Fish friendly councils top tip 5

5. Protect and manage buffer areas

Native trees, shrubs or grasses on river banks and areas adjacent to wetlands are vital. This riparian vegetation buffer helps stabilise riverbanks and reduce erosion and subsequent siltation. The vegetation contributes food for fish such as organic matter and insects. The buffer strip will also help filter nutrients and sediments from run-off, reducing the likelihood of algal blooms. Well-developed riparian vegetation also provides a greater diversity of in-stream habitat for fish and shade for the creek. These areas help protect biodiversity by providing wildlife corridors that enable animals and birds to move freely. Buffer areas also provide open space and community recreationopportunities. Setbacks of 50-100 metres for key fish habitat are recommended to ensure the water quality and habitat are adequately protected from adjoining developments.

Council can ...

  • recognise the value of riparian and aquatic habitat and ensure new developments have appropriate setbacks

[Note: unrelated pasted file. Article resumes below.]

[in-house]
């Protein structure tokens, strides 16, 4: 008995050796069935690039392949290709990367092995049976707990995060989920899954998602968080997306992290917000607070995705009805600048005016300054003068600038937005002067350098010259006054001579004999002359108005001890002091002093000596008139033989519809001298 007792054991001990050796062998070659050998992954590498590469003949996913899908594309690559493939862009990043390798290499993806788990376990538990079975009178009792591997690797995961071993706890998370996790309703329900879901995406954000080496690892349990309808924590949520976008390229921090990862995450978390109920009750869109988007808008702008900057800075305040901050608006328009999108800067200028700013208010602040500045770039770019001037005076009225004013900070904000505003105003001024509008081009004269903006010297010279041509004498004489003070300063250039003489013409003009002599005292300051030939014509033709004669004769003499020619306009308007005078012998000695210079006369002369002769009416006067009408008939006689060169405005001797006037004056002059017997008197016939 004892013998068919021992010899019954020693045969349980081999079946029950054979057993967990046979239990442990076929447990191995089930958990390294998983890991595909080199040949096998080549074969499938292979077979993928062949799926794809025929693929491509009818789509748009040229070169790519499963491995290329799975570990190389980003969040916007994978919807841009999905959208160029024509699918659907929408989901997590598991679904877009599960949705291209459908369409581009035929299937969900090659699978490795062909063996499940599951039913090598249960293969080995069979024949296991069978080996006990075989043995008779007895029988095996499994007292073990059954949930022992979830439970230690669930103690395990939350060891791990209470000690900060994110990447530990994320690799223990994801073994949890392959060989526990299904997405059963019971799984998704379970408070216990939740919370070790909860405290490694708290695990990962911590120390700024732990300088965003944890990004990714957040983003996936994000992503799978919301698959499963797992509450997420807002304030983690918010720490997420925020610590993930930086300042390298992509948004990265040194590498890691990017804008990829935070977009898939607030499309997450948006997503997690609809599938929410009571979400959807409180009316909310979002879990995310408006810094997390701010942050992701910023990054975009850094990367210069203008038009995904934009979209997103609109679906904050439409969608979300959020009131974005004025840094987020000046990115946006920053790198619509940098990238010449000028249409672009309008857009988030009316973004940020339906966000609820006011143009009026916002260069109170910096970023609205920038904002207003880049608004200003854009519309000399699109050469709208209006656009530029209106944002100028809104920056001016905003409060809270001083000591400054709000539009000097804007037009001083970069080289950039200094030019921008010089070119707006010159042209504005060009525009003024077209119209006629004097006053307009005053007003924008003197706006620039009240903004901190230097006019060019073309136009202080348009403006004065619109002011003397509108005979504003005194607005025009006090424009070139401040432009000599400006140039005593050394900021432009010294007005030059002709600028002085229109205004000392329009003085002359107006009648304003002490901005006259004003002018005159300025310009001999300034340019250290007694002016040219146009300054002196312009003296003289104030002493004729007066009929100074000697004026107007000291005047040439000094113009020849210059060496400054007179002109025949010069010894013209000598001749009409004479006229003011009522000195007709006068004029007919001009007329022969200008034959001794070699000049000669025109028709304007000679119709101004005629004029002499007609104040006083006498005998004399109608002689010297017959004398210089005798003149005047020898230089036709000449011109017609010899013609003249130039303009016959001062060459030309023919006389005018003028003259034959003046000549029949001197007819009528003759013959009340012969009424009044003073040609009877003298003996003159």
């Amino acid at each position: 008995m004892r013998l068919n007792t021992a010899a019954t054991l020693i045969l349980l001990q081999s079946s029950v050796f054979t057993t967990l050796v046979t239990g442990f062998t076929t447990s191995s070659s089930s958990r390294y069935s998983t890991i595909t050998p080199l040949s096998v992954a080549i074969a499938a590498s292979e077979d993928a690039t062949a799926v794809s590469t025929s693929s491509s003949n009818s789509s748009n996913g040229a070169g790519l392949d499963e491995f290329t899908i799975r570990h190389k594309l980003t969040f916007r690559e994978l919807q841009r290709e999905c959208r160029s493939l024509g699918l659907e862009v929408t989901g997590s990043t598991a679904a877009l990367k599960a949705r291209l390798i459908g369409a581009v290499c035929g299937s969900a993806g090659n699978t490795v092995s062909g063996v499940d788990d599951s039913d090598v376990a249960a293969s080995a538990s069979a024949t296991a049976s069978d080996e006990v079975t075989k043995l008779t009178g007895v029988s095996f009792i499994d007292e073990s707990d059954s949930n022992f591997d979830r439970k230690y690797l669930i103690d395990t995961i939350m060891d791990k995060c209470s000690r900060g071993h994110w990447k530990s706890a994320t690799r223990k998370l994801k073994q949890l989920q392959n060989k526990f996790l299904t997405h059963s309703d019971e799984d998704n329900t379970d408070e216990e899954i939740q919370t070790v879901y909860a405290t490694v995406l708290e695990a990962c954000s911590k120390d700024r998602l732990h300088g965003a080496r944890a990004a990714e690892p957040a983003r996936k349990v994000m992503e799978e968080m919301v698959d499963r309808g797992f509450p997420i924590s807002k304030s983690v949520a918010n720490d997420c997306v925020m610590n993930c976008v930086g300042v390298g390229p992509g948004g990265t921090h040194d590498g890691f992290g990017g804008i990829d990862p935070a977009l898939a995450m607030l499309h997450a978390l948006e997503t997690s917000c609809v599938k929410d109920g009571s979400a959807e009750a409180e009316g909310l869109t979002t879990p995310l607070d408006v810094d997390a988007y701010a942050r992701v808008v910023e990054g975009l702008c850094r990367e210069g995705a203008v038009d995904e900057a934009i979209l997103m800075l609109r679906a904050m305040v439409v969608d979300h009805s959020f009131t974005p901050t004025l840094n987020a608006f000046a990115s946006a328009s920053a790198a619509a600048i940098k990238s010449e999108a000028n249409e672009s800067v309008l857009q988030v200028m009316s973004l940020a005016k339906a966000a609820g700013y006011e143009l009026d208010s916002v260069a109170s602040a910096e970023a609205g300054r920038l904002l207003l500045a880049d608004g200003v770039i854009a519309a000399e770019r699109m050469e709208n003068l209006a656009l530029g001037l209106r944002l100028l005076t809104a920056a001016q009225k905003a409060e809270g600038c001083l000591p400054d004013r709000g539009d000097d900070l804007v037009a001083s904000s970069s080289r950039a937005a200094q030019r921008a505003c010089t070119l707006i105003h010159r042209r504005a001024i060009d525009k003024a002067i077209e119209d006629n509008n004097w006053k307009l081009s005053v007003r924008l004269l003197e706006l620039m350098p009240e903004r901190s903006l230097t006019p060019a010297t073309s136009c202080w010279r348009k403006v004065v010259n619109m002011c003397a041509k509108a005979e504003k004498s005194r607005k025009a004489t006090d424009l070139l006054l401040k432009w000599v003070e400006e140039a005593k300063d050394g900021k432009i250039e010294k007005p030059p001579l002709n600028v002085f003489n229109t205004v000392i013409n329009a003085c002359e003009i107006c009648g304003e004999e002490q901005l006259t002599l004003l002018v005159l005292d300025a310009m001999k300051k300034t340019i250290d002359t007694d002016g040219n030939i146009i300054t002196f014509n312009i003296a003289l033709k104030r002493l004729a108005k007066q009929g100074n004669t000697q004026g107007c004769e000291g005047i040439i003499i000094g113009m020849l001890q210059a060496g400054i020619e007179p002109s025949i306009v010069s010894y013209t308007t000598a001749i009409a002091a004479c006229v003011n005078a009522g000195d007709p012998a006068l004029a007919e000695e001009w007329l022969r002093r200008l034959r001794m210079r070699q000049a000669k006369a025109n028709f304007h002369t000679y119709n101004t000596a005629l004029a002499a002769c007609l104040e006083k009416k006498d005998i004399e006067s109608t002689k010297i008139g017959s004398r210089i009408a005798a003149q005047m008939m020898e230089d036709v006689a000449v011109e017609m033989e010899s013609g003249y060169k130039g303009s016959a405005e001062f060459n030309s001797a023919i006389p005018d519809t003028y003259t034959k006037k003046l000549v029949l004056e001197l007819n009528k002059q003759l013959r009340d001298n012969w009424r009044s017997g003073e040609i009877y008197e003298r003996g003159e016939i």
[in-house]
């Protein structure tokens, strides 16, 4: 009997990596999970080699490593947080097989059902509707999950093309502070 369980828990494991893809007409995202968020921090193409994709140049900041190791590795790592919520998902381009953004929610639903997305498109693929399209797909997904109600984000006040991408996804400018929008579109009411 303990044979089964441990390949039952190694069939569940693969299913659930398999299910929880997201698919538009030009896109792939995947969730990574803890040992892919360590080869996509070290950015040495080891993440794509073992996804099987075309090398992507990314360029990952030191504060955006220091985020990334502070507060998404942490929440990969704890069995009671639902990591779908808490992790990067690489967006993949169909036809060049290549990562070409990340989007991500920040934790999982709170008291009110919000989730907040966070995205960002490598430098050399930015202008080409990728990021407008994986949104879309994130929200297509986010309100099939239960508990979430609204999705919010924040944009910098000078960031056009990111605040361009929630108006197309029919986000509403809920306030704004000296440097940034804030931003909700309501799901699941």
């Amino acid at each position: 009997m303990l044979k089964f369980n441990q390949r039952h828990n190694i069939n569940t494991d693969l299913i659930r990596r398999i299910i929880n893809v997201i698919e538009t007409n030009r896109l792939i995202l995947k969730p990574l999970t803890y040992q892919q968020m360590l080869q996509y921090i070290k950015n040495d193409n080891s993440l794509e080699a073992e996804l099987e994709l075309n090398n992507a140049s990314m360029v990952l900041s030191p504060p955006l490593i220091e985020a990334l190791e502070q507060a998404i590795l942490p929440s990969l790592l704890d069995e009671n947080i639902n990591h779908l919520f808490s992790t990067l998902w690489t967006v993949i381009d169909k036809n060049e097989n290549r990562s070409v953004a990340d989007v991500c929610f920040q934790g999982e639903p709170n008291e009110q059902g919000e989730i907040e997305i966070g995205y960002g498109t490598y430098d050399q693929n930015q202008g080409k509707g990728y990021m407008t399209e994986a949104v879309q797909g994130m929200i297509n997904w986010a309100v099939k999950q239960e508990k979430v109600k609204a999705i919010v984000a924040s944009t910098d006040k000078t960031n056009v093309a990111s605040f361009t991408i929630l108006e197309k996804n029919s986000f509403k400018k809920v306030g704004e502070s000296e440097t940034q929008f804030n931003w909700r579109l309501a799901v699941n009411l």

• manage and maintain existing buffer areas for community recreation and river health.

Case study: Somerset Park, Orange, Orange City Council

Somerset Park

Somerset Park. Image Orange City Council

Somerset Park provides a much needed passive open space for a range of recreational pursuits in an expanding urban landscape. The park also protects an un-named watercourse that collects urban stormwater runoff from the north western parts of the city. Recognising the poor health of the Park and the impact willows were having, Orange City Council initiated a riparian rehabilitation and revegetation project over 1.3 km of the watercourse. More...

See also